At some point in your publication planning, you will
have to choose the journals where you will submit your articles. Finding the right journal is important
because if your article isn’t published in a timely fashion, say within a year
or two of a congress presentation, no one will know about it, and a delay will
make one ask “why so long?”
you are in basic or medical research, no pubs mean no funding – simple as that.
If you are in pharma, delayed pubs mean that potential prescribers and patients
might not know about your research results when your product is licensed. Even
more important, study protocols and study results for therapeutics, whether
sponsored by industry, universities, clinical research networks or other
organizations, are posted on public websites, e.g. http://www.clinicaltrials.gov.If
those data are not published, there will be no public, peer-reviewed validation
of the significance of the study results.
say you’ve “done the necessary” and your protocol or research plan was reviewed
and approved by your mentor, institution or clinical study team. You’ve
followed clinical and ethical good practices in the conduct of your research,
taken care in the analysis of your data, and had writing or editing assistance
if needed. Then your article is publishable. Rejections happen to
everyone, usually not because manuscripts are of insufficient quality, but
because they didn’t match the journal’s objectives or scope or what the editors
believe are the interests of their readership. Not necessarily lacking in
anything, but just submitted to the wrong journal.
biggest problem with rejection is having a longer timeline to publication. Some
journals, many of them “prestige” journals with high rejection rates, have a
preliminary review process to screen submissions. If they don’t want to
consider yours, you lose 2 or 3 weeks. Otherwise you will wind up waiting 2 to
3 months for a decision. Granted, rejection letters usually contain
constructive comments, but they put you back to “square one.” It pays to spend
some time and effort to find the best journal for your paper.
a short list of target journals. Which journals do you read frequently? Which
journals are used by the main researchers/authors in your field? You must
already have an idea of which ones they are, but discuss preferences with the
other investigators/authors. If the study results have been presented at a
congress, does that professional association have a journal? Check out the
publication history of similar studies in indexed journals – PubMed is good for
journals turn up the most often? There’s another great tool for finding target
journals called etblast at http://etest.vbi.vt.edu/etblast3/. It’s a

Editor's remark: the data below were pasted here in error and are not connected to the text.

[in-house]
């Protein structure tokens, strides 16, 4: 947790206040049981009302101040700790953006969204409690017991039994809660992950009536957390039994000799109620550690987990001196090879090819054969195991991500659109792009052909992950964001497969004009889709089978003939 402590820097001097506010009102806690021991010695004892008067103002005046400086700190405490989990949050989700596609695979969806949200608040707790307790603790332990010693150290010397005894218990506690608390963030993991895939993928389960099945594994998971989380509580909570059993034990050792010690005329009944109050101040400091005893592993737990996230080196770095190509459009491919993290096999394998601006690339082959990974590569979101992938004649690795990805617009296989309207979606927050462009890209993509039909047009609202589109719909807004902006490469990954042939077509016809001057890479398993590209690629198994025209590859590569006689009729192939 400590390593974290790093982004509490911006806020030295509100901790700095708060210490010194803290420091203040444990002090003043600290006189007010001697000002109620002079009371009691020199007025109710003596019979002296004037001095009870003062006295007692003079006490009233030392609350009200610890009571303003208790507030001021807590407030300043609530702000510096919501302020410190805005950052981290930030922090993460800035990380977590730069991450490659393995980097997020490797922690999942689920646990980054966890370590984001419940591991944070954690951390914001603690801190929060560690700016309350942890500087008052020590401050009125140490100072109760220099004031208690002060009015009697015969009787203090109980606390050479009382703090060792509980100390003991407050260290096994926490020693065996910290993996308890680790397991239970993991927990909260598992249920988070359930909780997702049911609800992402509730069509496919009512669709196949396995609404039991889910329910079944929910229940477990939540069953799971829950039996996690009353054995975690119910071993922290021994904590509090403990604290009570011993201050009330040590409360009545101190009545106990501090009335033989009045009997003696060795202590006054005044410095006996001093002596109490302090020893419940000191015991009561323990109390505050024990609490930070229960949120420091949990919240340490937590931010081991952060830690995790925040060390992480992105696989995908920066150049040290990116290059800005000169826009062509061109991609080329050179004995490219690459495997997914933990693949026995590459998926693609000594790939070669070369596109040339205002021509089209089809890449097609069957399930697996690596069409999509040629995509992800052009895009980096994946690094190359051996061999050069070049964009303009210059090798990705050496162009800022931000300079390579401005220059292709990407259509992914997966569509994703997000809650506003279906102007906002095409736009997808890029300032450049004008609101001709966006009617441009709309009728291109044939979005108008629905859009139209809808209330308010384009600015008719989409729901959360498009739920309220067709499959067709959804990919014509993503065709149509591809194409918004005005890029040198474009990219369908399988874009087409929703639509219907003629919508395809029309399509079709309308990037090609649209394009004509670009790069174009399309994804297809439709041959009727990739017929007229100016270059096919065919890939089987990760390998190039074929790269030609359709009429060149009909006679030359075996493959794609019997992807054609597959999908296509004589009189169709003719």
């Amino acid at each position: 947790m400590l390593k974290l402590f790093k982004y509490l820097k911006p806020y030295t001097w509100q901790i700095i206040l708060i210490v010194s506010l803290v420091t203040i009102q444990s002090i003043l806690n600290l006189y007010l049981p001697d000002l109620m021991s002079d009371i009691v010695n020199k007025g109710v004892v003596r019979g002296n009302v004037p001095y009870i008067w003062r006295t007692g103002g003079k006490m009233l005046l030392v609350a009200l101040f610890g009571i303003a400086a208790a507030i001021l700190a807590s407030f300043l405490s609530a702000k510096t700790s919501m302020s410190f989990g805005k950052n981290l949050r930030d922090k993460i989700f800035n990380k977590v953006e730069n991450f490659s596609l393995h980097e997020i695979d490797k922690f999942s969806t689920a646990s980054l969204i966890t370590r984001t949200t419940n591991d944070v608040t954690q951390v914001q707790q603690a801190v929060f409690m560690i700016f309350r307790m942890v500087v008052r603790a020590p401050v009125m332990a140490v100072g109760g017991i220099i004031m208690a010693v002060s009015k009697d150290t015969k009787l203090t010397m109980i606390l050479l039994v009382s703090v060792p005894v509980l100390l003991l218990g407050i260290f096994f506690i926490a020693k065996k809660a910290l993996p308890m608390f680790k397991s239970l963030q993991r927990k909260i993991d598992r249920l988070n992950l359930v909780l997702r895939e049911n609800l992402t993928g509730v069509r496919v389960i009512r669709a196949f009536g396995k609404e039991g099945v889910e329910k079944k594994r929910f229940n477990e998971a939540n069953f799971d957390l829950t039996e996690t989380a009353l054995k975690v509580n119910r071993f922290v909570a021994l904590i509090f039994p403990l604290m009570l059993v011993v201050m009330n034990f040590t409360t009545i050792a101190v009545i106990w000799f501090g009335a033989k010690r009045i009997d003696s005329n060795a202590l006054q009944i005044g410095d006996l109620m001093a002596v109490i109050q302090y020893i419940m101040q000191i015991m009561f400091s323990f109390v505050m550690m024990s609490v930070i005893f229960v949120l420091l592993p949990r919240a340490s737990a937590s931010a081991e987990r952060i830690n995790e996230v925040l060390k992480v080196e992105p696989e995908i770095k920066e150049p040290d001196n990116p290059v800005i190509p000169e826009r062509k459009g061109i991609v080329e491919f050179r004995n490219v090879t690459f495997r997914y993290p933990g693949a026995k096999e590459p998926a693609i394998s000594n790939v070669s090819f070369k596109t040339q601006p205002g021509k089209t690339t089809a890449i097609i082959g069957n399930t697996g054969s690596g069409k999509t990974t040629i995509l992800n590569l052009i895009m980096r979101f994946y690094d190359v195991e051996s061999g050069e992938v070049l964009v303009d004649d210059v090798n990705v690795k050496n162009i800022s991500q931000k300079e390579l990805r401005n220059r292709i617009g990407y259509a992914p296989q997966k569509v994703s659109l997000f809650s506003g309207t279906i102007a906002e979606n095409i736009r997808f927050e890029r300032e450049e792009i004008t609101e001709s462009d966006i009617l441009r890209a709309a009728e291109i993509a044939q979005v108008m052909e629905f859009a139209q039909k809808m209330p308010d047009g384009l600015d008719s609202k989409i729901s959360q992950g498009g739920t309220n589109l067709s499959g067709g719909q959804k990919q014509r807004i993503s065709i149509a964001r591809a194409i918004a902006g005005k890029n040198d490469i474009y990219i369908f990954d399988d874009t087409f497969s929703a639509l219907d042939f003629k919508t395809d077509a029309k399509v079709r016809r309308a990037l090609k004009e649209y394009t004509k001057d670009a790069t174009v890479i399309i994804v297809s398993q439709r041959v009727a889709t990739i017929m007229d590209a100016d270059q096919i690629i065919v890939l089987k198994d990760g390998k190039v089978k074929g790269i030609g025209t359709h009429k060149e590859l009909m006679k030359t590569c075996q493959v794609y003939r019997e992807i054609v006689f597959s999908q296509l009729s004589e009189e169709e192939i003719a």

unique word similarity-based search engine that identifies journals indexed in
MedLine and a number of other databases that have been published on your topic.
Now that you’ve found some candidate journals in your
subject area, find out more about them. Visit their websites to see if the
scope and aims are consistent with what you will present. If the target
audience is international, select a journal with an international focus. If the
target audience consists of experts in a research area or medical specialty, select
a journal with a narrow rather than a multidisciplinary or generalist focus.
Are you targeting a clinical or research, applied or theoretical audience?
Remember, the primary goal is to find an indexed, peer-review journal that is
known and read by the people to whom you want to communicate your results and
the journal’s internet site and read the “Information for Authors” section. It
describes the types of articles they publish and gives writing and submission
guidelines. It also gives the specifications for each type of article that is
accepted, the maximum number of tables and figures, the format and style
requirements and other information. Easy access to most health and life
sciences journals indexed in PubMed can be found at http://mulford.meduohio.edu/instr/.
What is the average length of time from submission to
publication? There are three critical intervals: how long it takes for peer
review; how long after re-submitting your revised manuscript before you hear
about acceptance; and how long after acceptance before your paper will be
published. Also consider the frequency of journal publication. The journal
website should have this information; if not, you can email or call the
editorial office. Expect to wait 9 to 12 months for paper publication, maybe
less for online.
What is the acceptance
the journal very selective, or do they publish many of the manuscripts that are
submitted? Is the competition for space so great that you’ll be wasting time
submitting to that journal? The editorial office will usually tell you their
acceptance rate. Don’t hesitate to describe (or send an abstract of) your
article to the editor-in-chief and ask if there would be an interest in publishing
your paper (pending review of course).
Does the journal have an online version? This provides quick
access to the publication. Also, some journals accept supplemental data or
information associated with an article and allow for access to the data on the
the journal an open access journal? If so, there is probably a fee to be paid,
which might come from your grant or the financial sponsor. If your research was
funded by the NIH, ensure your publishing agreement allows the paper to be
available in accordance with the NIH Public Access Policy.
What about journal ranking algorithms like the ISI Impact
Factor or PageRank? I’m just not much into them. Remember, your aim is to find
a good, indexed, peer-review journal that has the audience you are looking for
and will be interested in reading what you have to say.
Cheers for now, Clem
Weinberger PhD, The Stylus Communications